Vets follow a standard routine for treating eye infections in cats.

There are several places to look when searching for the cause of your cat’s eye infection.
You may be wondering what the causes of cat eye infection are. Well cats are naturally curious creatures so they shove their nose everywhere, as well as the rest of their face.
I have been in rescue for several years and seen many forms of eye infections in cats.
Conjunctivitisis the inflammation or infection of the conjunctiva and sclera. Theinfection can be cause by viruses, bacteria or fungi. Conjunctivitis isthe most common eye infection in cats, and the symptoms are: Eye Infection in Newborn Cats | petMDwhat type of food should be given to cats when they are facing eyelid infection?Understandingthe parts of the cat's eye will aid in defining what is being affectedby the infection. The main parts of the cat's eyes are:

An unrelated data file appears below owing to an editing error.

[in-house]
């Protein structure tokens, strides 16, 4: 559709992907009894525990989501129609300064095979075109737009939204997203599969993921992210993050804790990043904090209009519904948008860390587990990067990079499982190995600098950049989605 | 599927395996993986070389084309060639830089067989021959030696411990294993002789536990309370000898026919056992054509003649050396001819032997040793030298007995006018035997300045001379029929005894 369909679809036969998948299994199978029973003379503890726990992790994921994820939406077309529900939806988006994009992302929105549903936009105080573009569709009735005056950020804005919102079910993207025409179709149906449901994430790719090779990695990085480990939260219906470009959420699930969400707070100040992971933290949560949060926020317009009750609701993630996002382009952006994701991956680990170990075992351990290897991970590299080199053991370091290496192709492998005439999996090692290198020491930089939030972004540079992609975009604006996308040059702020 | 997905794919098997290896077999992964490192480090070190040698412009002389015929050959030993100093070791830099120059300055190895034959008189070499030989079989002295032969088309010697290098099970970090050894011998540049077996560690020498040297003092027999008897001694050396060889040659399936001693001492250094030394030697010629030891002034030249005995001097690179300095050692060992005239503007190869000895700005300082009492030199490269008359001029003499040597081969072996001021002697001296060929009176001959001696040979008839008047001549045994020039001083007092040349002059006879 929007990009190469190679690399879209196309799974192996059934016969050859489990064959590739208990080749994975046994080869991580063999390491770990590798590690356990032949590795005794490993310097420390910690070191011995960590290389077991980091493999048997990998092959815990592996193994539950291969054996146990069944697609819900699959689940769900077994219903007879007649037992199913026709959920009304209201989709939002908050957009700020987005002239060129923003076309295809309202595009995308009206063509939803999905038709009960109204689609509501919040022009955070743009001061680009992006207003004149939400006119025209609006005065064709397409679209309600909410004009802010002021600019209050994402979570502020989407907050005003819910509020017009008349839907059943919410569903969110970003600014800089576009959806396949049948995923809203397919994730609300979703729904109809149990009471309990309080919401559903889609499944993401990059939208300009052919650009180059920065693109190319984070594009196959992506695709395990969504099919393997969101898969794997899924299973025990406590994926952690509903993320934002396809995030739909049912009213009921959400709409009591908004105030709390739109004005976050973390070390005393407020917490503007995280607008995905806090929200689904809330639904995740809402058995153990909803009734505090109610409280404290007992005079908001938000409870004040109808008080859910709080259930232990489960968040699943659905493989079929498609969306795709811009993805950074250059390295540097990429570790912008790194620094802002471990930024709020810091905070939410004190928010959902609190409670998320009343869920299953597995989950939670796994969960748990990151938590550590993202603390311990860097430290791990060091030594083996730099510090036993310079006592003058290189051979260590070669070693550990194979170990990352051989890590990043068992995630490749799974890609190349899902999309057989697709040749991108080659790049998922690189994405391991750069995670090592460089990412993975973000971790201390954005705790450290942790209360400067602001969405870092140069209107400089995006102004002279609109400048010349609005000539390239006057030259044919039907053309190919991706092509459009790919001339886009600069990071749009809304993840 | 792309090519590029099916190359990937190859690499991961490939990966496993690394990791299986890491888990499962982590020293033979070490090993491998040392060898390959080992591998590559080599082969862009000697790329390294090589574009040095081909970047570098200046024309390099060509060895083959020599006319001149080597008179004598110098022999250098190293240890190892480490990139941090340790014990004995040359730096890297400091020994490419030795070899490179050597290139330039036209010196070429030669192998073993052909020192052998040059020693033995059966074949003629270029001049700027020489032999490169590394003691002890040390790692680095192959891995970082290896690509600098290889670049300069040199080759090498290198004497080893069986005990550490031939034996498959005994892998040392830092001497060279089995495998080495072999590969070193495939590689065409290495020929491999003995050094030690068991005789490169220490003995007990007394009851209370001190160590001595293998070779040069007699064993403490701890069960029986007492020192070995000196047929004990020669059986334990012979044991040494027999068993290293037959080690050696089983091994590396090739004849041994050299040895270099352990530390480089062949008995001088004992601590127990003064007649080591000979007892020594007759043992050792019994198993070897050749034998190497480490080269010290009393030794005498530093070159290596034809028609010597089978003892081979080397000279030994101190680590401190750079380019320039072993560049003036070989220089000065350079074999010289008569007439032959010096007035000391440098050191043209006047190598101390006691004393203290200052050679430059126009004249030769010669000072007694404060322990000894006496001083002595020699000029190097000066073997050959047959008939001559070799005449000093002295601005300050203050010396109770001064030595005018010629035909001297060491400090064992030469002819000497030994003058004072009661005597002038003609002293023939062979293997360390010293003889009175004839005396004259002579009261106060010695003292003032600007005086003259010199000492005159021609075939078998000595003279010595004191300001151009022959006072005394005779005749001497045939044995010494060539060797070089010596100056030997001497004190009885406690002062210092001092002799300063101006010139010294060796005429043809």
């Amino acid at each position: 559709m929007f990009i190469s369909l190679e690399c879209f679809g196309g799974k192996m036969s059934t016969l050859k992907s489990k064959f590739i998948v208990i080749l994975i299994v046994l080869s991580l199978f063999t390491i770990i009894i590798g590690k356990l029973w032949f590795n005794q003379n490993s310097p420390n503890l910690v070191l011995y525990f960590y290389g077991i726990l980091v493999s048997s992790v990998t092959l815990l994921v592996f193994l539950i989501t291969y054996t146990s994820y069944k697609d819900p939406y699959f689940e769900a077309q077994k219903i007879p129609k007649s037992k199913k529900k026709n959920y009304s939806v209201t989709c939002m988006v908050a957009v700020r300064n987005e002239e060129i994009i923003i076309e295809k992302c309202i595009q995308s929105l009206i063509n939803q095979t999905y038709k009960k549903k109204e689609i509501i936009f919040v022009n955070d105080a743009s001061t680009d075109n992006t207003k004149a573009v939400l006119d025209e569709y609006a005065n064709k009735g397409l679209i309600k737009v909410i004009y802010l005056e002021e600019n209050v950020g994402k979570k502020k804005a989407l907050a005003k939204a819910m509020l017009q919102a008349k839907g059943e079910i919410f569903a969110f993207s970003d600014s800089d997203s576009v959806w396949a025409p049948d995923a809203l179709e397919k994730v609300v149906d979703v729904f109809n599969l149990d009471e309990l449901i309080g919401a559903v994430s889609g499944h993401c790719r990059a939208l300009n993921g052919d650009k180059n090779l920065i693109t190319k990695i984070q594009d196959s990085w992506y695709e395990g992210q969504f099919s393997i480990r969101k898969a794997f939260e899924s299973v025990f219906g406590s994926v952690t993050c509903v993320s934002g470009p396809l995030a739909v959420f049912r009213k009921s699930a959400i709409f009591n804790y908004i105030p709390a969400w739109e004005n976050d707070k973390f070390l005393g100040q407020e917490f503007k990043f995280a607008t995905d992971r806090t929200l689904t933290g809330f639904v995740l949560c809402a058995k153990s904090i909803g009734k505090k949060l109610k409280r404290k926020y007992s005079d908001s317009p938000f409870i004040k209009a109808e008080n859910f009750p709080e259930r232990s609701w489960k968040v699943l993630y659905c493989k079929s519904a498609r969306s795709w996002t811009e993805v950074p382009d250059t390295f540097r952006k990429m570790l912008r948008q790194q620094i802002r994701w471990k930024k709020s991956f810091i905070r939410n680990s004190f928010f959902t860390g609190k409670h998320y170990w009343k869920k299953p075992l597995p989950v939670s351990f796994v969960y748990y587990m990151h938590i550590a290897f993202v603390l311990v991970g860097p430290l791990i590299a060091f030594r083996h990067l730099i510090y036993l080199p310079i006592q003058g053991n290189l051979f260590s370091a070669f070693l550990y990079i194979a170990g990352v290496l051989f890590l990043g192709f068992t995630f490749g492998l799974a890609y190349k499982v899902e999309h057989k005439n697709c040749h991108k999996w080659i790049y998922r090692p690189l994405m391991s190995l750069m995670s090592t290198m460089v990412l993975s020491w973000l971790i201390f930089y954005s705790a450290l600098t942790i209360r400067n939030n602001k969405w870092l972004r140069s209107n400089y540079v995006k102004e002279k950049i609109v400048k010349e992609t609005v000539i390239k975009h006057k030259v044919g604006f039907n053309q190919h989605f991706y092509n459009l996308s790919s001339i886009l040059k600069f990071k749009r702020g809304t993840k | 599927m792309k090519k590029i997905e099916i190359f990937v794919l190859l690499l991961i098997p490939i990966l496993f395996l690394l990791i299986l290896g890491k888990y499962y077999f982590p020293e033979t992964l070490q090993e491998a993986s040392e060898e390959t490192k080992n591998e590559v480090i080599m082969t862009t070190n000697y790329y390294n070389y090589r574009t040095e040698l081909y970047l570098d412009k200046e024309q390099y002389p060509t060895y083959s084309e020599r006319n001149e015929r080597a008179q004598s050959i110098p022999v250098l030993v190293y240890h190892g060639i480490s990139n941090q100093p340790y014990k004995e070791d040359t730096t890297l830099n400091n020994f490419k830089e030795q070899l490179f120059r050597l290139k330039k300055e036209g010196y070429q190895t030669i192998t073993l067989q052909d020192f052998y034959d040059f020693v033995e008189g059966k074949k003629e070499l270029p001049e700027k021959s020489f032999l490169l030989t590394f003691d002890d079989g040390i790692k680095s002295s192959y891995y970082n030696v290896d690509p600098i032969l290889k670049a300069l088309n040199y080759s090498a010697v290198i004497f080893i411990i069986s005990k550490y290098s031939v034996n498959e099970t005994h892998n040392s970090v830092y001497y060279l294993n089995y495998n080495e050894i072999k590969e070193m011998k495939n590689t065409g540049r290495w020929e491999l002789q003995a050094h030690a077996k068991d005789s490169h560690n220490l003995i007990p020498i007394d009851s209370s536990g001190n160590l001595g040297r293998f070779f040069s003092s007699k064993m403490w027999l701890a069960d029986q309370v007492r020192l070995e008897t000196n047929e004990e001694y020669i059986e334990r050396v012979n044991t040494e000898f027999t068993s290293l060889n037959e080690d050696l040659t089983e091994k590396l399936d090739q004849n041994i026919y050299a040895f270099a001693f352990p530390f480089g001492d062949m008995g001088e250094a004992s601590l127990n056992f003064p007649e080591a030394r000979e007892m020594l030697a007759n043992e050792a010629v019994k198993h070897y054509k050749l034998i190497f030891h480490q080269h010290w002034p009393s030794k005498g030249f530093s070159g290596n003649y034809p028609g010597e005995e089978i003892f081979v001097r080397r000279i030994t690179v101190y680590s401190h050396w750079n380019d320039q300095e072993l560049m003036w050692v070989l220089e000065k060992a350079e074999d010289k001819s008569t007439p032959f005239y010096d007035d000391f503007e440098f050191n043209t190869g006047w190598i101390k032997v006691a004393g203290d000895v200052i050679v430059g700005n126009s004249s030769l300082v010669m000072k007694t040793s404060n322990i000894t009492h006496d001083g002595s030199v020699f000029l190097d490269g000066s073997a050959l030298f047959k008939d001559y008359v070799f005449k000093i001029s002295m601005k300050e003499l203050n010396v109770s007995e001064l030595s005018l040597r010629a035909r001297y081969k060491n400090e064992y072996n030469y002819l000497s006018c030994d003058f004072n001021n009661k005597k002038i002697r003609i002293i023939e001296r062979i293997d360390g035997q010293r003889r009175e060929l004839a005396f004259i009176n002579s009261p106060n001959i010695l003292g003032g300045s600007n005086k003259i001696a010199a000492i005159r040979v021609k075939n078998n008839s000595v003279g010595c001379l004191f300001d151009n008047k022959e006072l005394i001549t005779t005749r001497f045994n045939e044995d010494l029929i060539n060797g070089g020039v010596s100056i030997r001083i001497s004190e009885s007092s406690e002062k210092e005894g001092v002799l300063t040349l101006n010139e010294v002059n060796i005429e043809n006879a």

Eye discharge is a typical symptom of an eye problem in your cat. It can range from clear and watery to yellow or green, and can vary in consistency from thin to thick and sticky. Your cat's eye may become very sensitive as indicated by tearing, tenderness to touch, and avoidance of light. Cats also have an extra eyelid at the inner corner of their eyes known as the third eyelid, or nictitating membrane. This membrane may protrude in response to pain or infection. The protrusion appears as a whitish or opaque film that moves over the surface of the eyeball. It can also occur in response to foreign bodies or irritants that lodge in the eye. If the eye becomes cloudy and loses its transparency, this usually indicates a corneal problem or an inner eye disorder. Changes in pupil size to constricted or dilated also may occur with deeper eye diseases. In some eye diseases, the eyelids may become inflamed, leading to swelling, crusting, itching, and hair loss on the eyelids. While feeding the cats. I noticed one of the older cats (around 10 years) had dirty eyes. It's not easy to see because I really cannot get really close to some of them, she is quite wild and because it's the end of winter they are still quite furry. It looked like a nasty eye infection.One of the more common eye diseases in cats is corneal ulceration, defined as a scratch or break in the cornea. This may occur secondary to trauma, infections, and less commonly as a result of an inner eye disease. Many viruses like feline herpes and upper respiratory symptoms may cause ulceration of the cornea. Symptoms of corneal ulceration include holding the eye closed, light sensitivity, redness, eye discharge, and sometimes clouding of the cornea in the area of the ulcer. Diagnosis is typically made after a veterinary exam, but sometimes placing a special fluorescein (orange) dye in the eye is needed to confirm the diagnosis. Treatment includes various topical antibiotics and other medication that may require application several times a day. In serious cases, or ones that do not respond to topical antibiotics, surgery involving eyelid flaps may be needed. Unless the cats are quite sick or hurt I try not to disturb them too much. I de-worm them regularly by putting medicine in the food but otherwise I don't do much. It's stressful to be trapped and hauled to the vet. They have food and water everyday and I maintain a which is fully occupied in winter. In this case the eye infection looked nasty and she is not as young as she was. I was worried that permanent damage would result in her going blind. I was not able to trap her for a few days.